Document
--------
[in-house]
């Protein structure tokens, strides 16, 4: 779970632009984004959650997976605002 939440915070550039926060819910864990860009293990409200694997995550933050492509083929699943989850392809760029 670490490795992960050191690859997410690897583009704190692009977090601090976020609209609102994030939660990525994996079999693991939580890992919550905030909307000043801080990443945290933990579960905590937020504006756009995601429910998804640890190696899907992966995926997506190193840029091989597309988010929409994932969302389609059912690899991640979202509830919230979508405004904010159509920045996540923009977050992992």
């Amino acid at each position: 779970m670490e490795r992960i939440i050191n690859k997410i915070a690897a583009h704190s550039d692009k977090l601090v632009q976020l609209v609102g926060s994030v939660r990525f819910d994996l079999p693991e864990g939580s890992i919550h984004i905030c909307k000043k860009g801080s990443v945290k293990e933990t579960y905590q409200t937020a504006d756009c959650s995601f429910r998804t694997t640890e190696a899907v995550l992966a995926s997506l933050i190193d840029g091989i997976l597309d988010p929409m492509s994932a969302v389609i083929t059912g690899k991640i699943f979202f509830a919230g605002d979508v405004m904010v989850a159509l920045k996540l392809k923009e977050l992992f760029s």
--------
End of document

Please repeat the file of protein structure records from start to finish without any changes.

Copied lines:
[in-house]
């Protein structure tokens, strides 16, 4: 779970632009984004959650997976605002 939440915070550039926060819910864990860009293990409200694997995550933050492509083929699943989850392809760029 670490490795992960050191690859997410690897583009704190692009977090601090976020609209609102994030939660990525994996079999693991939580890992919550905030909307000043801080990443945290933990579960905590937020504006756009995601429910998804640890190696899907992966995926997506190193840029091989597309988010929409994932969302389609059912690899991640979202509830919230979508405004904010159509920045996540923009977050992992």
């Amino acid at each position: 779970m670490e490795r992960i939440i050191n690859k997410i915070a690897a583009h704190s550039d692009k977090l601090v632009q976020l609209v609102g926060s994030v939660r990525f819910d994996l079999p693991e864990g939580s890992i919550h984004i905030c909307k000043k860009g801080s990443v945290k293990e933990t579960y905590q409200t937020a504006d756009c959650s995601f429910r998804t694997t640890e190696a899907v995550l992966a995926s997506l933050i190193d840029g091989i997976l597309d988010p929409m492509s994932a969302v389609i083929t059912g690899k991640i699943f979202f509830a919230g605002d979508v405004m904010v989850a159509l920045k996540l392809k923009e977050l992992f760029s």